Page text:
- Naturally, it won’t be for very long of course. And speaking of, it must really suck to be a black male actor on The Walking Dead. Sure, you get to draw a nice check co-starring on a fantastically popular TV series, which is great for your visibility. And meanwhile, your job is basically just “sit around waiting for the writers to finally bother to develop your character”. Easy! But it comes with a dark price: there’s a 60% chance that when your character development finally comes, it will coincide with the addition of a new black male character to the cast. And unfortunately, if there’s already more than one, that means you’re about to be removed from the show.
Just ask T-Dog actor IronE Singleton. Or better, ask Lawrence Gilliard, Jr., who plays Bob Stookey. Bob, as you can see, is the latest victim of the show’s strictly enforced equilibrium. It’s frustrating as hell, particularly since it’s so obvious and predictable, but on the bright side, that setup came as part of a re-purposed version of one of the comic series’ best moments. If Bob has to go, at least he’s going to get some incredible final moments before he does.
- Speaking of, what is Father Gabriel’s deal? Well, even though everyone on the show is going to refuse to connect the dots, we won’t, right? Clearly, he panicked when the apocalypse happened and locked himself in the church with all of the canned food drive food, leaving his former parishioners to be devoured by the living dead. I mean, what else could “you’ll burn for this,” scratched on the outside of the building, actually mean? Unless…
- Surely, you saw the way the camera lingered on that marking on the tree, right? Obviously this is significant. Is that marking a sign the hunters themselves use? Maybe, but Father Gabriel has a demonstrated tendency to completely lose his shit in a tough situation. Maybe the reason he survived for so long by himself is that he worked out some kind of deal with those creeps. That’d explain why the marking is so close to the church. Either way, obviously Rick’s right. He’s hiding something.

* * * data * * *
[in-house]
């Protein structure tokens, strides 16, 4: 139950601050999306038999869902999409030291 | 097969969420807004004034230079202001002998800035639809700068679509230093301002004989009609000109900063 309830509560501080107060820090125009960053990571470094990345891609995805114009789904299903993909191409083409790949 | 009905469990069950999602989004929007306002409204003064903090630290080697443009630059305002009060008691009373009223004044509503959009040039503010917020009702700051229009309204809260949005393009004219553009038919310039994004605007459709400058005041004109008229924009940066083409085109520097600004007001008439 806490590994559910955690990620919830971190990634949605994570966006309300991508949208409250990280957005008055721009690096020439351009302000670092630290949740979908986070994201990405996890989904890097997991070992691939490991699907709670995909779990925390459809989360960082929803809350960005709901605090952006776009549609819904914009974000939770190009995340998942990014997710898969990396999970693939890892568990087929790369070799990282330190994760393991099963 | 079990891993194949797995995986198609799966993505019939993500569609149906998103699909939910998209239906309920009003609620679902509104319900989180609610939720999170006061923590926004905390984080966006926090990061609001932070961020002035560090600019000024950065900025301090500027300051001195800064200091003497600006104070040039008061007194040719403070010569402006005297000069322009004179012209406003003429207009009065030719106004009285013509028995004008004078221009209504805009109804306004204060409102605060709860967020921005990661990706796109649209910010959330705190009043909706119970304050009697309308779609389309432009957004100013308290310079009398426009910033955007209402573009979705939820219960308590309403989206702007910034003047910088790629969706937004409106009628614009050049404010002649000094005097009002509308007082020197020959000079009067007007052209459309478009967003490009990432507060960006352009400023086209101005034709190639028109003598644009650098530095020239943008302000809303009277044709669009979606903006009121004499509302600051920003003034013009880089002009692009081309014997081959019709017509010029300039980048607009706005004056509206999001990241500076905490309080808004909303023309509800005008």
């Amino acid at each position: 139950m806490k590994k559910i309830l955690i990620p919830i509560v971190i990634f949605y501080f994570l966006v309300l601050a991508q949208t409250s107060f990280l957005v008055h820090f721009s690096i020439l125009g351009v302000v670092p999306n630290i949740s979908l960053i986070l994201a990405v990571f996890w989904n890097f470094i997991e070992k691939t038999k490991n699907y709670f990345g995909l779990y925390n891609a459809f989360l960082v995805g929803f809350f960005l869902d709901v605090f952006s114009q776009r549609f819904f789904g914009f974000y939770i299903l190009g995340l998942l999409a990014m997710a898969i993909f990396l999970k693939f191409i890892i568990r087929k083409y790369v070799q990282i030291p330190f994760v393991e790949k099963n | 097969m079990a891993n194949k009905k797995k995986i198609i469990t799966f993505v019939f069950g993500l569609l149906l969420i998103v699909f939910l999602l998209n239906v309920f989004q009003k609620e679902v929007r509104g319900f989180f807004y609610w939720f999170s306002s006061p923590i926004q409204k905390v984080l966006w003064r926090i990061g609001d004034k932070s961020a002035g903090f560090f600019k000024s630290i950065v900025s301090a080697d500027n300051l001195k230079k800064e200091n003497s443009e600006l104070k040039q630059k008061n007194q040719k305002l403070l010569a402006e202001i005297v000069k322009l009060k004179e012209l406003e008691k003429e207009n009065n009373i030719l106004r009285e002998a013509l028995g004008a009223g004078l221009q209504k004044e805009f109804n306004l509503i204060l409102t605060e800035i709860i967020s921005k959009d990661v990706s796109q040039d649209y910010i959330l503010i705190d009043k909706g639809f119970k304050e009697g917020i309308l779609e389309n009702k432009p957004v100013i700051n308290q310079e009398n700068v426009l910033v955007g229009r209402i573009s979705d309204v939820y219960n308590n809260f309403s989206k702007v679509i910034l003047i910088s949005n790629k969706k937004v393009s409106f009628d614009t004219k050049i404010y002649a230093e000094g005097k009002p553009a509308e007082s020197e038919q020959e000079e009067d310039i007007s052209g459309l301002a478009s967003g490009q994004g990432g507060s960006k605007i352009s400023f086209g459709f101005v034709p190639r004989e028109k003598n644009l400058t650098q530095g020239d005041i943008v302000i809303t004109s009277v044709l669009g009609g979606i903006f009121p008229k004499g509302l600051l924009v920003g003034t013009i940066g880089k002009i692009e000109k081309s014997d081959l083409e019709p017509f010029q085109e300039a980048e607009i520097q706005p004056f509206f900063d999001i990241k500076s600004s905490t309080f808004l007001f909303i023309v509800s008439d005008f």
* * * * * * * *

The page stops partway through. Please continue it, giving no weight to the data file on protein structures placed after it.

- In addition to the theme of confession and redemption, something else sticks out. The crayon drawings depicted scenes from the Bible, and one in particular specifically referenced the Israelites 40-years of wandering in the wilderness. I wonder if that’s significant.
- By the way, nice misdirection, The Walking Dead. I felt sure that Father Gabriel would be revealed to have something to do with Beth’s abduction. And yes people, she was definitely abducted. But nope, it looks like whomever is driving the mysterious cross-car has nothing to do with Gabriel. But now of course we’ve split Daryl and Carol off from the group, which means two of their most effective killers are absent right when they’re about to have more run-ins with the totally chill hipster cannibals. Whoops.
Bottom Line: I’m disappointed that The Walking Dead is once again relying on stupid decision-making to move the plot forward, especially because some of it, like Tyrese failing to kill Baseball Cap Cannibal last week, was so awkwardly telegraphed. But the show at least managed some decent character development that didn’t have me reaching for the nearest bottle of scotch, the stupidity seems, for now at least, to be localized to only a few characters, and that final scene, especially Gareth’s creepy-rational lecture to Bob, was one of the show’s all-time best.
Recommendation: Keep watching. Despite some last minute flaws, “Strangers” is a solid episode that didn’t waste the audience’s time (even taking the return of stupid behavior into account).
NEXT WEEK: “Four Walls and a Roof” written by Angela Kang, in which more drama and more cannibal hi-jinx happen.[rating=4]